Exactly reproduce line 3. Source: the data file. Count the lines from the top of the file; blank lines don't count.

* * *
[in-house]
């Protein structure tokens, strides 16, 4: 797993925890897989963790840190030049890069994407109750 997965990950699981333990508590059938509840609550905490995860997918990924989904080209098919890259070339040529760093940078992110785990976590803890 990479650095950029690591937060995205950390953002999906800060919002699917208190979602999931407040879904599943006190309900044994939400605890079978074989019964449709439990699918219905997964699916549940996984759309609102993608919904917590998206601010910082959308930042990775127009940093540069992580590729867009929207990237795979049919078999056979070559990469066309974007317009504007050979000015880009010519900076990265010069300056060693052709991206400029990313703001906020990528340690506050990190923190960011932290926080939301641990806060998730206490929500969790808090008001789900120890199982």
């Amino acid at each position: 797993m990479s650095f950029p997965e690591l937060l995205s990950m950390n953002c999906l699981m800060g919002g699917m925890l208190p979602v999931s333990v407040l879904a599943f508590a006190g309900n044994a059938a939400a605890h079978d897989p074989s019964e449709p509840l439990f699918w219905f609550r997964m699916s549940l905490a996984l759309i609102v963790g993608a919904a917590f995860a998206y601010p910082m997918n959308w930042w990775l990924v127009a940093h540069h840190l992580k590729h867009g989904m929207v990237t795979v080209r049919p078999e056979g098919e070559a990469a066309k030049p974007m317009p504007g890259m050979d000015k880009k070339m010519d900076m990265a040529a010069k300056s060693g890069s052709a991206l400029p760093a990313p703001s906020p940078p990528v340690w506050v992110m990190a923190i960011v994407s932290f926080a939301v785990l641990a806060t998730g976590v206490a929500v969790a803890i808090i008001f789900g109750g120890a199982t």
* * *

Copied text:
């Amino acid at each position: 797993m990479s650095f950029p997965e690591l937060l995205s990950m950390n953002c999906l699981m800060g919002g699917m925890l208190p979602v999931s333990v407040l879904a599943f508590a006190g309900n044994a059938a939400a605890h079978d897989p074989s019964e449709p509840l439990f699918w219905f609550r997964m699916s549940l905490a996984l759309i609102v963790g993608a919904a917590f995860a998206y601010p910082m997918n959308w930042w990775l990924v127009a940093h540069h840190l992580k590729h867009g989904m929207v990237t795979v080209r049919p078999e056979g098919e070559a990469a066309k030049p974007m317009p504007g890259m050979d000015k880009k070339m010519d900076m990265a040529a010069k300056s060693g890069s052709a991206l400029p760093a990313p703001s906020p940078p990528v340690w506050v992110m990190a923190i960011v994407s932290f926080a939301v785990l641990a806060t998730g976590v206490a929500v969790a803890i808090i008001f789900g109750g120890a199982t």